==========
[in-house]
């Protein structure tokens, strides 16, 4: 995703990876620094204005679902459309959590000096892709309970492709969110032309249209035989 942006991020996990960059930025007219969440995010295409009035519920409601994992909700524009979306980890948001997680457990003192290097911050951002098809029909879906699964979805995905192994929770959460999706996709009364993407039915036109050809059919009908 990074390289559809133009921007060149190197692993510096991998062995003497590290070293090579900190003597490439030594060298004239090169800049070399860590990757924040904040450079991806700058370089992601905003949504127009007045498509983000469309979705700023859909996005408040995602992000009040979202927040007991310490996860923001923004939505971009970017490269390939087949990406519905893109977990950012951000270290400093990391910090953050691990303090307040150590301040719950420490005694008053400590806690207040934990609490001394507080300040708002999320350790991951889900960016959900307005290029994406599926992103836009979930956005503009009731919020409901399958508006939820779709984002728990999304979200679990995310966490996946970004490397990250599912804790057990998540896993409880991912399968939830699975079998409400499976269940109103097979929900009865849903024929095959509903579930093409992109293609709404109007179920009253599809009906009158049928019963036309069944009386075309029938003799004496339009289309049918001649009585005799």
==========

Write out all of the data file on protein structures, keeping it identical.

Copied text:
[in-house]
């Protein structure tokens, strides 16, 4: 995703990876620094204005679902459309959590000096892709309970492709969110032309249209035989 942006991020996990960059930025007219969440995010295409009035519920409601994992909700524009979306980890948001997680457990003192290097911050951002098809029909879906699964979805995905192994929770959460999706996709009364993407039915036109050809059919009908 990074390289559809133009921007060149190197692993510096991998062995003497590290070293090579900190003597490439030594060298004239090169800049070399860590990757924040904040450079991806700058370089992601905003949504127009007045498509983000469309979705700023859909996005408040995602992000009040979202927040007991310490996860923001923004939505971009970017490269390939087949990406519905893109977990950012951000270290400093990391910090953050691990303090307040150590301040719950420490005694008053400590806690207040934990609490001394507080300040708002999320350790991951889900960016959900307005290029994406599926992103836009979930956005503009009731919020409901399958508006939820779709984002728990999304979200679990995310966490996946970004490397990250599912804790057990998540896993409880991912399968939830699975079998409400499976269940109103097979929900009865849903024929095959509903579930093409992109293609709404109007179920009253599809009906009158049928019963036309069944009386075309029938003799004496339009289309049918001649009585005799």